What is the Best Capo?
There are many great options of Capos, from budget models to flagships ones from companies like G7th. Let our guide help you choose the right model for you.
What is the best capo? Which guitar capo should I buy? Questions asked by most guitarists at some point about this must-have accessory. With a seemingly endless range of capos currently on the market, it can be a world of confusion trying to pick the right one for your needs. Whilst far from an exhaustive list, we’ve tried to compile a few of the best choices currently available and list some of their pros and cons.
At the lower priced end of the market, there are literally dozens of cheap and cheerful capos available. Some of these can be more of a hazard to your guitar than a help so it is wise to select carefully.
Traditional ‘elastic’ capos are often sold as the ‘cheap’ option. These feature a plastic bar that sits across the strings with a strip of elastic wrapped around the back of the neck held in place with a pin and eyelet. Whilst these do technically work, they are prone to slipping and often don’t hold the strings down with equal tension, resulting in dead notes and loss of sustain.
A far better budget option would be a capo such as the Kyser Pro-Am. This is a basic, but effective entry level model. Featuring a lightweight aluminium construction, the Pro-Am clamps across the neck of the guitar and is tightened by a knurled control knob. This allows for a much more accurate tension across the strings and helps to keep tuning stable.
Another highly regarded ‘budget’ option would be the Planet Waves NS Capo Lite. This is similar to the Kyser, but features a durable plastic construction and a micrometer adjustment system for even more accurate tension.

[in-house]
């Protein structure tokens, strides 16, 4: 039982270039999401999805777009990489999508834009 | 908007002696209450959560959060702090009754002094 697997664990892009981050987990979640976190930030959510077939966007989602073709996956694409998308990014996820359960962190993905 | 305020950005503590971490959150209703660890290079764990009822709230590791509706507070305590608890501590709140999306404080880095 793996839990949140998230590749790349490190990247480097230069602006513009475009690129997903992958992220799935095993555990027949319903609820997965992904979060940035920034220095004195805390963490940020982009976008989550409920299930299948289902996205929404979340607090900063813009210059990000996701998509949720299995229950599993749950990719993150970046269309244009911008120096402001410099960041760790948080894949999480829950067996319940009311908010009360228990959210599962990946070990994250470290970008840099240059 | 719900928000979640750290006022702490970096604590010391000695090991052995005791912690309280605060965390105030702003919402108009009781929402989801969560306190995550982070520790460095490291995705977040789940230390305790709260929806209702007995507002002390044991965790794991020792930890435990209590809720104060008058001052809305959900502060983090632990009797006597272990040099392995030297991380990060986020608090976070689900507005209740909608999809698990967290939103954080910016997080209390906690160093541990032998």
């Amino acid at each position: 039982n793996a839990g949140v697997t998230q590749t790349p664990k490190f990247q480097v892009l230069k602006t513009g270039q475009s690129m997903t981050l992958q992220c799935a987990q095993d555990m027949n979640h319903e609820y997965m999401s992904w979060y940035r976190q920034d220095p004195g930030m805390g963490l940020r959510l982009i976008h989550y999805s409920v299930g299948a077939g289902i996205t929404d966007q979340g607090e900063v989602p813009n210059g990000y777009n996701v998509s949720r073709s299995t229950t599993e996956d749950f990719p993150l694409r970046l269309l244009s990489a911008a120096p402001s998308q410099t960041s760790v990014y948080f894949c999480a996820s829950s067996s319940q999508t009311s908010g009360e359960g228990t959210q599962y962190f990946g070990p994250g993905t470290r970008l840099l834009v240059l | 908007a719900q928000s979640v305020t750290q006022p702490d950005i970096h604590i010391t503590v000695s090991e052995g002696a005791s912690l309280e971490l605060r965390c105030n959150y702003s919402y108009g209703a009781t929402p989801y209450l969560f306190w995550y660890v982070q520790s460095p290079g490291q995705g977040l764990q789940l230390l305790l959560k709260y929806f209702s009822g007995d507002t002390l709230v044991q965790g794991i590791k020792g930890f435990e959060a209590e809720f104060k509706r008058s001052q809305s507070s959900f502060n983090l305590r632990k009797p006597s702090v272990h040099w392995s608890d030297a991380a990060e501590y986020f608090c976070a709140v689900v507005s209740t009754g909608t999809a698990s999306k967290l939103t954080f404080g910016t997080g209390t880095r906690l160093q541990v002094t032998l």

It is in the middle of the range that capos begin to become more varied in design. A popular style for quick and easy use is the ‘sprung’ capo.
This style of capo features a ‘trigger’ design whereby two levers, held by a heavy duty spring, are squeezed together to allow the capo to be attached to the guitar’s neck. This type of design allows the capo to be very quickly added and removed - ideal if changing between capoed and open tunings mid set. The only real disadvantage of this style is the lack of any adjustment and the occasional need to adjust the guitar’s tuning once the capo is in place.
The main rival to sprung capos are ‘lever’ models. These use a tensioned lever to clamp the capo in place. They often include a control knob to adjust the amount of pressure on the strings. These are very effective and have long been a very popular choice amongst all levels of guitarist.
At top of the capo tree sit a handful of very well designed, highly engineered and high quality models. These all feature clever innovations and precision build quality to ensure the most accurate performance is achieved.
One such model is the G7th Newport Capo. This capo based on the old Shubb design but with the useful inclusion of a tensioning control. This allows for precise and accurate tension wherever the capo is placed.
Sitting head and shoulders above the competition, however, one capo has very quickly become the new industry standard and the choice for many guitarists the world over. The new, updated, G7th Performance Capo 2 is the pinnacle of capo design and features a revolutionary design that allows an infinite amount of control. With an award winning design, the Performance capo uses a clever clutch system and is easily squeezed into place with one hand allowing the guitarist to determine the exact amount of pressure to apply wherever on the neck it is placed. G7th even make a crystal adorned Performance Capo for those players whose budget allows it!
As well as those listed here, there are many variations of capo to fit electric, acoustic, classical and 12 string guitars, as well as those aimed at banjo, ukulele and mandolin players.
We always keep a large range of capos in our Harlow store. For any further information, please call us on 01279 432 900.